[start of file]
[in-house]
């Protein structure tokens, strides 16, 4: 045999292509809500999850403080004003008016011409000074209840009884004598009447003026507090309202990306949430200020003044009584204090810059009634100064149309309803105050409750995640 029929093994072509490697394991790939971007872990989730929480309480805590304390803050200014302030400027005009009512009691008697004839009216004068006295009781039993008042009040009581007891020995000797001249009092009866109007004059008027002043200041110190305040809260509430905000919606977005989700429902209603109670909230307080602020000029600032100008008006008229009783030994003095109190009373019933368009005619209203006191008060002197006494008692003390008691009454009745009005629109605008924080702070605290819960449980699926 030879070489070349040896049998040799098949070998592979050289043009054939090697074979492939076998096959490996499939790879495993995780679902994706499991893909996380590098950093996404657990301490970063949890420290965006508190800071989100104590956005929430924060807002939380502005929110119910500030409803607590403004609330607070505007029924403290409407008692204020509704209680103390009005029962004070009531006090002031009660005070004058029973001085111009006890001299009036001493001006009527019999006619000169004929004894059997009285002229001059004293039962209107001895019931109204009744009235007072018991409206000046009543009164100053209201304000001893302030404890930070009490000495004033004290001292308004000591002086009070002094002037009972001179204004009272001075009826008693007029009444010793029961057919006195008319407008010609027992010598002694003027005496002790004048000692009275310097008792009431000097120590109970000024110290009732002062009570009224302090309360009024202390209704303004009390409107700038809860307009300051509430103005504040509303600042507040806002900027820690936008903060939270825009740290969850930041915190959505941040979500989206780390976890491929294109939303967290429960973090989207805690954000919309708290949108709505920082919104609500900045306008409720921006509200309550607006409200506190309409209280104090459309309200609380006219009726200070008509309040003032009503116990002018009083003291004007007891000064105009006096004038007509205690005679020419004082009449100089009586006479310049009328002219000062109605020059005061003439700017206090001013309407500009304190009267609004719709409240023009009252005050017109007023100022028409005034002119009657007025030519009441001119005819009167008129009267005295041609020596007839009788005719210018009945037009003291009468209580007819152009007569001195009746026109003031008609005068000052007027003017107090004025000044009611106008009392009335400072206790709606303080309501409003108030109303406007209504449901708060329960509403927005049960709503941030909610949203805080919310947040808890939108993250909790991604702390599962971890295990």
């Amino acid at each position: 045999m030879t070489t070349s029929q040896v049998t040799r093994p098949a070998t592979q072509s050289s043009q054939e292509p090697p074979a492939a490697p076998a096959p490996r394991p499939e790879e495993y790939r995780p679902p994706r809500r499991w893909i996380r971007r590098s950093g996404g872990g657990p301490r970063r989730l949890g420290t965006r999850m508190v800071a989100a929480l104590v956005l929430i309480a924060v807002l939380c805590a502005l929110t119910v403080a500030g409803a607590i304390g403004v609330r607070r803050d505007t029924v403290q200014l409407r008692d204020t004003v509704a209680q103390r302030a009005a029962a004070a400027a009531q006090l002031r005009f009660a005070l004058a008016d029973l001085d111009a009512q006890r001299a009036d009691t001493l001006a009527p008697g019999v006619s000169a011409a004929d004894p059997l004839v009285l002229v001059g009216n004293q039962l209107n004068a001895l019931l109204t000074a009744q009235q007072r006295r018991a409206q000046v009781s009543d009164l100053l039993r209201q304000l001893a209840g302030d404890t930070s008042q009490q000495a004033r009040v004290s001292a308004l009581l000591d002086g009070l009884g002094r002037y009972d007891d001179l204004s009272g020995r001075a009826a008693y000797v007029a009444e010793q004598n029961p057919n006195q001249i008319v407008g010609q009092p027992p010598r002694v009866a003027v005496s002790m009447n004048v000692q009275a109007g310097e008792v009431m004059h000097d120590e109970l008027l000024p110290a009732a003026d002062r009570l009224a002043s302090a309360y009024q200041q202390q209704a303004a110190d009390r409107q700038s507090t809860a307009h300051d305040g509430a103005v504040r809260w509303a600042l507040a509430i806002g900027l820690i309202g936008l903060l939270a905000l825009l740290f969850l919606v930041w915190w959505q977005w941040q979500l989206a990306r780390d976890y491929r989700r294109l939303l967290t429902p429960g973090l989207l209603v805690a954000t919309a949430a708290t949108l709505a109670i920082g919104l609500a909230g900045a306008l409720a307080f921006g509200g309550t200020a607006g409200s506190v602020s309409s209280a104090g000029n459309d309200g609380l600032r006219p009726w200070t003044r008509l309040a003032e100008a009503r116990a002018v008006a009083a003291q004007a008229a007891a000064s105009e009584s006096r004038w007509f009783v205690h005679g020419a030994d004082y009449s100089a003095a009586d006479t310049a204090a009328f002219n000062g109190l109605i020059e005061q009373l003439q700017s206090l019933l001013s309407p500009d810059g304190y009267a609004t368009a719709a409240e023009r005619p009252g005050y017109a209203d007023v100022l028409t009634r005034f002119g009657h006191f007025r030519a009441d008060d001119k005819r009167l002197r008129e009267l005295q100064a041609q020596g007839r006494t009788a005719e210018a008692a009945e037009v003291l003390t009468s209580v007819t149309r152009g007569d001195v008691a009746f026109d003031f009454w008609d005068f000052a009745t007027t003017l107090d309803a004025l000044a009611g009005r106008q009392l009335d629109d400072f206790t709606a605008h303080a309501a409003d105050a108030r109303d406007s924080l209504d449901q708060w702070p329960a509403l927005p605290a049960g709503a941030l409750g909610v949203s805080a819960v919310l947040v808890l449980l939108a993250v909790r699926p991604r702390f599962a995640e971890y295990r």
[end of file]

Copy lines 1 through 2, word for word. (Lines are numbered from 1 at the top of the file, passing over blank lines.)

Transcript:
[in-house]
């Protein structure tokens, strides 16, 4: 045999292509809500999850403080004003008016011409000074209840009884004598009447003026507090309202990306949430200020003044009584204090810059009634100064149309309803105050409750995640 029929093994072509490697394991790939971007872990989730929480309480805590304390803050200014302030400027005009009512009691008697004839009216004068006295009781039993008042009040009581007891020995000797001249009092009866109007004059008027002043200041110190305040809260509430905000919606977005989700429902209603109670909230307080602020000029600032100008008006008229009783030994003095109190009373019933368009005619209203006191008060002197006494008692003390008691009454009745009005629109605008924080702070605290819960449980699926 030879070489070349040896049998040799098949070998592979050289043009054939090697074979492939076998096959490996499939790879495993995780679902994706499991893909996380590098950093996404657990301490970063949890420290965006508190800071989100104590956005929430924060807002939380502005929110119910500030409803607590403004609330607070505007029924403290409407008692204020509704209680103390009005029962004070009531006090002031009660005070004058029973001085111009006890001299009036001493001006009527019999006619000169004929004894059997009285002229001059004293039962209107001895019931109204009744009235007072018991409206000046009543009164100053209201304000001893302030404890930070009490000495004033004290001292308004000591002086009070002094002037009972001179204004009272001075009826008693007029009444010793029961057919006195008319407008010609027992010598002694003027005496002790004048000692009275310097008792009431000097120590109970000024110290009732002062009570009224302090309360009024202390209704303004009390409107700038809860307009300051509430103005504040509303600042507040806002900027820690936008903060939270825009740290969850930041915190959505941040979500989206780390976890491929294109939303967290429960973090989207805690954000919309708290949108709505920082919104609500900045306008409720921006509200309550607006409200506190309409209280104090459309309200609380006219009726200070008509309040003032009503116990002018009083003291004007007891000064105009006096004038007509205690005679020419004082009449100089009586006479310049009328002219000062109605020059005061003439700017206090001013309407500009304190009267609004719709409240023009009252005050017109007023100022028409005034002119009657007025030519009441001119005819009167008129009267005295041609020596007839009788005719210018009945037009003291009468209580007819152009007569001195009746026109003031008609005068000052007027003017107090004025000044009611106008009392009335400072206790709606303080309501409003108030109303406007209504449901708060329960509403927005049960709503941030909610949203805080919310947040808890939108993250909790991604702390599962971890295990």